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Anxiety 101 : Welcome to dorm life in 1994. It's a time of humility, communal bathrooms and, of course,panicked calls to home.


UCLA freshman Myisha Battey calls her mother in South-Central Los Angeles every day to tell her about her new world, about life with the kind of roommate who announces that she's having a shoe dilemma. Battey is plagued by worries that spread like a bad cold through her dorm: Can she keep up? Will she feel comfortable? "I don't want to get to class and seem intimidated," she says.

Down the hall, freshman Devin Senelick from Napa grapples with another crisis: anonymity. "When you don't know anybody, you can introduce yourself," he says. "They don't know who you used to hang out with or the mistakes you've made."

One floor below, a Huntington Beach sophomore rethinks her first night in the dorm after a male acquaintance pounded on the door and her roommate let him in. The two of them tussled on the bed; then the roommate repeatedly ordered the man to leave. The sophomore remained quiet, her heart pounding, wondering: "Oh my God. Is this date rape?"

This is one week in the life of a college dorm. It is a time of humility, walking down the hall to the floor's communal bathroom every morning, clad in your robe amid total strangers. It is a time of dire consequences, calling your mother to send a new dress for a sorority rush party. It is a time of apprehension, walking to your classrooms on the giant campus a day ahead simply so you'll know how to get there.

For anyone who graduated in the '60s or '70s, college is now stunningly different--and, in some respects, so are today's students, fed by microwave ovens and MTV. The Class of 1998, which has never used a rotary telephone, has dorm rooms filled with VCRs and computers, CD players and beepers.

Life in this dorm--Dykstra Hall, home to 877 men and women, most of them freshmen--is a caldron of anxiety. Students, male and female, are advised not to walk alone at night and to use the campus escorts. Self-defense classes are jammed. Because of concern about drinking, fraternity and sorority rushes are dry. Because of concern about sexually transmitted diseases, dorm dispensing machines offer condoms alongside the mini-boxes of detergent.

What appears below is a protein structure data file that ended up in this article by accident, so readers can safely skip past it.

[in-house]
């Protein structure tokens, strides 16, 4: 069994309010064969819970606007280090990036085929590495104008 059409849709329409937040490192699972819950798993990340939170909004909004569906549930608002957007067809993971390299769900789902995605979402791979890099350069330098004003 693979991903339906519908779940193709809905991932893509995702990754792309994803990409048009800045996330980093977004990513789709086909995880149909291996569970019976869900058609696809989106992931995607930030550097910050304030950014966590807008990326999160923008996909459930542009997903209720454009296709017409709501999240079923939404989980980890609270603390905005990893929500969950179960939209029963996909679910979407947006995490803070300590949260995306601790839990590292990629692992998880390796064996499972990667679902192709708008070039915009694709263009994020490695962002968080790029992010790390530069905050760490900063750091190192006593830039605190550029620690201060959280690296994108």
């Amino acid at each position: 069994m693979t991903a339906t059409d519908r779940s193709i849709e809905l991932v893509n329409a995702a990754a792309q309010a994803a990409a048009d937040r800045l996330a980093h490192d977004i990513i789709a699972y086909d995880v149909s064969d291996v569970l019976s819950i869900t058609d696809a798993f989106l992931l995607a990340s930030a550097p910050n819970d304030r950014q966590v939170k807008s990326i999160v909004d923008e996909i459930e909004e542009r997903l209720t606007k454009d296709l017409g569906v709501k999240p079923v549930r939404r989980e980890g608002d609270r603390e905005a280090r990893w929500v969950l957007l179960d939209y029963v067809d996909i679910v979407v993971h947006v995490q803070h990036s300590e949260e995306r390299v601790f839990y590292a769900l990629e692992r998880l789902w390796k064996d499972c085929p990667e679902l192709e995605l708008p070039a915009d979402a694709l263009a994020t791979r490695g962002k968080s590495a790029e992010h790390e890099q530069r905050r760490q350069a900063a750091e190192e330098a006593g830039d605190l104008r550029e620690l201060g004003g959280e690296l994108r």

This is a generation so new that its members take pains to tell you that they are not a part of Generation X, the twentysomething crowd sagging under the stereotypes of Angst and apathy. That label falls just short of being repugnant, they say.

"We don't identify with Generation X--they portray themselves as hapless and wandering and not knowing," says Alisha Lee, a freshman from San Francisco. "We have a more definite sense of where we are going and what we want to do. We have a more direct sense of purpose."

On the Sunday before the 10-week 1994 fall quarter begins, a huge welcome banner sprawls down the side of Dykstra and a brown drawbridge-like ramp has been placed over the steps. In the stone courtyard, tables are loaded with cookies, punch and check-in packets. Rental microwaves and refrigerators are stacked by a folding table.

About 35,000 graduate and undergraduate students have flocked to UCLA's 419-acre campus, with undergrads paying almost $12,000 a year for classes, housing and food. Because of a slight miscalculation by college officials, this year's freshman class has soared to 4,125, the largest in seven years. Ten-story Dykstra is so packed that the study lounge on most floors has been temporarily converted into a four-person bedroom. Ensconced on the bottom bunk of one of those lounges this week is a Times reporter.


Parents pull up in the driveway, disgorging the contents of packed cars onto dollies. Or they load their arms with printers and hair dryers, electric coffeepots and weights. "My daughter has moved half the things from our house here," says Daniel Chan, a forensic toxicologist, referring proudly to sophomore Lisa, who is prying boxes from a van.

On the sixth floor, Jennifer Wall from the San Fernando Valley, along with her parents, grandmother and younger sister, eye the recently converted lounge that will be Jennifer's new home. She selects her bed, an upper bunk with a desk underneath.

Jennifer reads the banner just outside her door, announcing the floor's theme--Health & Well Being--and rolls her eyes at the prospect of an alcohol-free floor. "Don't worry," calls out a passing upperclassman. "A lot of kids here are going to be from overprotected families. Last year, this is where all the kegs were."

Martha Wall, Jennifer's mother, a high school math and science teacher, looks at the upper berth. "This will be the last time I ever make your bed," she says. Although the family lives only 15 minutes away, Martha Wall has tears in her eyes as she kisses her 18-year-old daughter and tells her to do her errands while her parents unpack.

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